The aerodynamics and efficiency of wind pollination in grasses
Summary 1. Under natural selection for sexual success, the reproductive organs of plants should evolve to become highly effective pollen receptors. Among wind-pollinated plants, larger reproductive structures appear counter-adapted to accumulate pollen by impaction on their windward surfaces, because airborne particles are less able to penetrate the thicker boundary layer of larger targets. Therefore, it has been proposed that wind-pollinated plants with pollen receptors on relatively large structures, like some grasses (family Poaceae), are architecturally adapted to create downstream vortices in which airborne pollen recirculates before accumulating on leeward surfaces. From this basis, the striking diversity among the grasses in the architecture of their flowering stems has been attributed in part to the existence of these contrasting mechanisms for effecting pollen receipt, namely impact collection and recirculatory collection. 2. We investigated the relative importance of impact and recirculatory collection in grasses by analysing a model system in silico using Computational Fluid Dynamics and by conducting in vivo experiments, both in a wind tunnel and outdoors, using two grass species with compact inflorescences, Alopecurus pratensis and Anthoxanthum odoratum. 3. Irrespective of the experimental approach, we found that although pollen recirculated in the leeward eddies of inflorescences, over 95% of the accumulated pollen was collected by windward surfaces. 4. In A. pratensis, the collection efficiency (proportion of oncoming pollen collected) was between 5% and 20%, depending on wind speed in the range 0·5–1·9 m s−1 and these levels conform to those predicted by a mechanistic model of impact collection. 5. Our results demonstrate that grass species with larger inflorescences are, like those with smaller inflorescences, primarily impact collectors of airborne pollen, which suggests that dissimilar reproductive morphology among species cannot be attributed to differentiation in the mode of pollen capture and, instead, requires reference to other factors, such as the need to produce, protect and disperse seeds of different sizes in different environments.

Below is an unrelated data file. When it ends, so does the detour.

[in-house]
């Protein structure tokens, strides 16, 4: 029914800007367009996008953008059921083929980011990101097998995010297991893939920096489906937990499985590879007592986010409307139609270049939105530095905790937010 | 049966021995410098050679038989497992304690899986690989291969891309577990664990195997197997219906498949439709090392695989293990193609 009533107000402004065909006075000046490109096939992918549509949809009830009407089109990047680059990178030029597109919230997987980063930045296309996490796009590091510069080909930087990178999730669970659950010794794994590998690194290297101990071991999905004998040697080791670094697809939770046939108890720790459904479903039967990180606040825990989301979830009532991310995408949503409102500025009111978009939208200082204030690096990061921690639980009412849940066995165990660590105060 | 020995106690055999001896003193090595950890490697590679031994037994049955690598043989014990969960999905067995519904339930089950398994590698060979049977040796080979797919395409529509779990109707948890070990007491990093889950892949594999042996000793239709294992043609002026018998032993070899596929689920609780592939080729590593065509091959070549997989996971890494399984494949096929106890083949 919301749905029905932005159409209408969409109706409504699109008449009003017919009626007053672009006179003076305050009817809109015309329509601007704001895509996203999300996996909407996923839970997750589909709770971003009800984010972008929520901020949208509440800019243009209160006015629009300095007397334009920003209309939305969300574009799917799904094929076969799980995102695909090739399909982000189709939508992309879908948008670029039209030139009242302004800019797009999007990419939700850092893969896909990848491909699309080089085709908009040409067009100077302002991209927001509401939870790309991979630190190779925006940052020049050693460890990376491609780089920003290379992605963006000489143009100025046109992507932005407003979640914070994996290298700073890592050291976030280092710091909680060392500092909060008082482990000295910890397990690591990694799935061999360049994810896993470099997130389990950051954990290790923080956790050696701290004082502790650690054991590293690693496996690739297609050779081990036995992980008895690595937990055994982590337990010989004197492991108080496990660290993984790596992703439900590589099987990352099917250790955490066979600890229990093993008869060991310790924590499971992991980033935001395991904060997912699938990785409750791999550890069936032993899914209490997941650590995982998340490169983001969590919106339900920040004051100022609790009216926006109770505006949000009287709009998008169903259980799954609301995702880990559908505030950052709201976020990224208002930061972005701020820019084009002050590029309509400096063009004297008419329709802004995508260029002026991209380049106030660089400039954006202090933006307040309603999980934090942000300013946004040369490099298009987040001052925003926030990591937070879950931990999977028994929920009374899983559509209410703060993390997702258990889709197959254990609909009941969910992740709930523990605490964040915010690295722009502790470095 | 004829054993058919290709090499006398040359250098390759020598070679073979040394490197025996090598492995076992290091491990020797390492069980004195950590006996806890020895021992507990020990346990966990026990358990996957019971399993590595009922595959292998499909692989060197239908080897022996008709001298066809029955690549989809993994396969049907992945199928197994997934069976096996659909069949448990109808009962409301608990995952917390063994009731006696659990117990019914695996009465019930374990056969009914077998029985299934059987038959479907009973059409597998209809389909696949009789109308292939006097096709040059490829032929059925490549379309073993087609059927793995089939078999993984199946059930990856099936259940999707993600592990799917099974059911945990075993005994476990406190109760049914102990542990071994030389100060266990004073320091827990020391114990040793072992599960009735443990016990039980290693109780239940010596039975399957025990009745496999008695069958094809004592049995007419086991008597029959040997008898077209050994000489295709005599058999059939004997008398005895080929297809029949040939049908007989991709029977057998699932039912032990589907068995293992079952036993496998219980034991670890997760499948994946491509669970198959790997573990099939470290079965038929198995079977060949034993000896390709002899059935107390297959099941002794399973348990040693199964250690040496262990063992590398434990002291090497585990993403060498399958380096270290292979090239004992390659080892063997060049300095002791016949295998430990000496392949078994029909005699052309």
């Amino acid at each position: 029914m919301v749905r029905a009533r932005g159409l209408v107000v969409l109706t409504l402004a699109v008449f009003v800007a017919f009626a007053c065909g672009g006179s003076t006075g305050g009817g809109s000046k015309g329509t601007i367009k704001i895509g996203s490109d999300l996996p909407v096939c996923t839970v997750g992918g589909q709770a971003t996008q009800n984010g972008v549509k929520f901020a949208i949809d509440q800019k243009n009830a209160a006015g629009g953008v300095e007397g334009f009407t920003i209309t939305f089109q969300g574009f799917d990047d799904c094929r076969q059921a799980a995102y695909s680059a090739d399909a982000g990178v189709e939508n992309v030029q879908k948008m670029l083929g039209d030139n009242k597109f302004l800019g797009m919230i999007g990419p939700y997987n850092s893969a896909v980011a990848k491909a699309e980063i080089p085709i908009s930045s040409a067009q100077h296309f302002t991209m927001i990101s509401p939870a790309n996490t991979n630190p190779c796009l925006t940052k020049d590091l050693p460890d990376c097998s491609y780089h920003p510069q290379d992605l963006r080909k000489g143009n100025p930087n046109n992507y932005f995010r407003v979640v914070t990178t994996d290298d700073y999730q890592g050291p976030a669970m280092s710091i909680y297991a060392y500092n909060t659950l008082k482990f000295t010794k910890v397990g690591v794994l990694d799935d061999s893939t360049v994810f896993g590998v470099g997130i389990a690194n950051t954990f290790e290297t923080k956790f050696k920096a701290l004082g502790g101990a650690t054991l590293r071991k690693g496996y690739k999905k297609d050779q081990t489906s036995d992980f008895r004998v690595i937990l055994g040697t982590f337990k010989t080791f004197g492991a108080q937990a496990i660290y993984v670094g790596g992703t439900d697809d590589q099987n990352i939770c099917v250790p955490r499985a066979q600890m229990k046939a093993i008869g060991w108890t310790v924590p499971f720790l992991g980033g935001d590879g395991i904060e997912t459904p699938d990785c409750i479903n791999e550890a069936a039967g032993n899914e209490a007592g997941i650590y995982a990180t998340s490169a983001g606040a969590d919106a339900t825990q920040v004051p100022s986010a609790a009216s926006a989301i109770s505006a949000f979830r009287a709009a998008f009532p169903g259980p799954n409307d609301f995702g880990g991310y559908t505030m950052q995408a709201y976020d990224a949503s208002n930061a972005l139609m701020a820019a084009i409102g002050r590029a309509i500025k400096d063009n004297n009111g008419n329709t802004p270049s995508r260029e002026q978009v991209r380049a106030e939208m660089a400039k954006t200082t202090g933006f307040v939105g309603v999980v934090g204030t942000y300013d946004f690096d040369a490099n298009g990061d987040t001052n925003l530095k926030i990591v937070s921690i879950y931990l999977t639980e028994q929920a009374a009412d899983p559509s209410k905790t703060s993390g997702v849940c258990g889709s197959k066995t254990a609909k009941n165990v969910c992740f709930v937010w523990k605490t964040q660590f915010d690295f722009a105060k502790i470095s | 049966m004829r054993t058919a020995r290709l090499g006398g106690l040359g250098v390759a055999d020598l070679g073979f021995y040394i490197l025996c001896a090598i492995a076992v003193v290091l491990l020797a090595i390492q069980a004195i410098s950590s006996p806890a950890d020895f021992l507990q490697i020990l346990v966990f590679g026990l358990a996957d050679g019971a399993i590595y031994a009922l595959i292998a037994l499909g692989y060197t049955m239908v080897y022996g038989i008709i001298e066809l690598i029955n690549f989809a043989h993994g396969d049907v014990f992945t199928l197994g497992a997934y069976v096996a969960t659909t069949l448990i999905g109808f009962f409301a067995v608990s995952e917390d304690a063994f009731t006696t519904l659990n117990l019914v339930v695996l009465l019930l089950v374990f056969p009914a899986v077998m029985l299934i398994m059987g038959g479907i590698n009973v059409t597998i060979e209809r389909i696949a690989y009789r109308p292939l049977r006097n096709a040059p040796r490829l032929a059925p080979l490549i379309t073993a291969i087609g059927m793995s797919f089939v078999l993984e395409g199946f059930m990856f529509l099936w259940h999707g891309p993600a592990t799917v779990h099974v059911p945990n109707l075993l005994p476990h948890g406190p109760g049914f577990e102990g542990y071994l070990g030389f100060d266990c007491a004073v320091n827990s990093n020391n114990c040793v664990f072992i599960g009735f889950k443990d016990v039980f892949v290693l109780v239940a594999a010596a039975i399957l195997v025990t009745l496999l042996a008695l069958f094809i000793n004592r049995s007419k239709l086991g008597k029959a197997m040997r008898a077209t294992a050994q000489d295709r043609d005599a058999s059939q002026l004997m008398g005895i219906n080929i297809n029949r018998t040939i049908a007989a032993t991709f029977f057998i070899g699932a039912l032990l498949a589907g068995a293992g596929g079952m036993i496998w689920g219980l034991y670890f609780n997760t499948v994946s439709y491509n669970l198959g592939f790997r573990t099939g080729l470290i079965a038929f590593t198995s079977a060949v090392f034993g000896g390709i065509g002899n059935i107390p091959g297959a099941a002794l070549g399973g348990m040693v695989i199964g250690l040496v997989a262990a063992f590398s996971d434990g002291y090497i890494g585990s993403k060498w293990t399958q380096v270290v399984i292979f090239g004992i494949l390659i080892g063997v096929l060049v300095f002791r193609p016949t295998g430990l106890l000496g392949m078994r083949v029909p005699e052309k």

Copyright © 2010 Wiley-Blackwell. This is a postprint of the article published in Functional Ecology, 2010, 24 (4) 706–713. The definitive version is available at www3.interscience.wiley.com
Functional Ecology, 2010, 24 (4) 706–713